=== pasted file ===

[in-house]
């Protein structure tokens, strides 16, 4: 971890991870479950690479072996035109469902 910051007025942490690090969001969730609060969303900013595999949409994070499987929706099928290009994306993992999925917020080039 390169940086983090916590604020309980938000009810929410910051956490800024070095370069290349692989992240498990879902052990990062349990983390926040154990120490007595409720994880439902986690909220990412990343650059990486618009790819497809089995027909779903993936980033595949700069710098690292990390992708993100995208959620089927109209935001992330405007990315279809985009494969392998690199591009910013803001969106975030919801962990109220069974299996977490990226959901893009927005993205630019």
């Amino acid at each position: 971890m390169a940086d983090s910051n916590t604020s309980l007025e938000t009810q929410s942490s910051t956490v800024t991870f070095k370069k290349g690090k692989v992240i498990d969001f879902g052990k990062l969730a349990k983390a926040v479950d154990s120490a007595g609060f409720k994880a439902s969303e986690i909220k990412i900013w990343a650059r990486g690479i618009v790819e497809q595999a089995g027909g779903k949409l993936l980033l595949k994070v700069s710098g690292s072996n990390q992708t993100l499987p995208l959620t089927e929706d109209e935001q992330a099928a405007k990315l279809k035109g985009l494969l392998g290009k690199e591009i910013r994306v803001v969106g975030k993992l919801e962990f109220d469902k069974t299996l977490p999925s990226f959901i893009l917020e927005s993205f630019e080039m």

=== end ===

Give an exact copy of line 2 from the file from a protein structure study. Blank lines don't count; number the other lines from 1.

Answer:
């Protein structure tokens, strides 16, 4: 971890991870479950690479072996035109469902 910051007025942490690090969001969730609060969303900013595999949409994070499987929706099928290009994306993992999925917020080039 390169940086983090916590604020309980938000009810929410910051956490800024070095370069290349692989992240498990879902052990990062349990983390926040154990120490007595409720994880439902986690909220990412990343650059990486618009790819497809089995027909779903993936980033595949700069710098690292990390992708993100995208959620089927109209935001992330405007990315279809985009494969392998690199591009910013803001969106975030919801962990109220069974299996977490990226959901893009927005993205630019």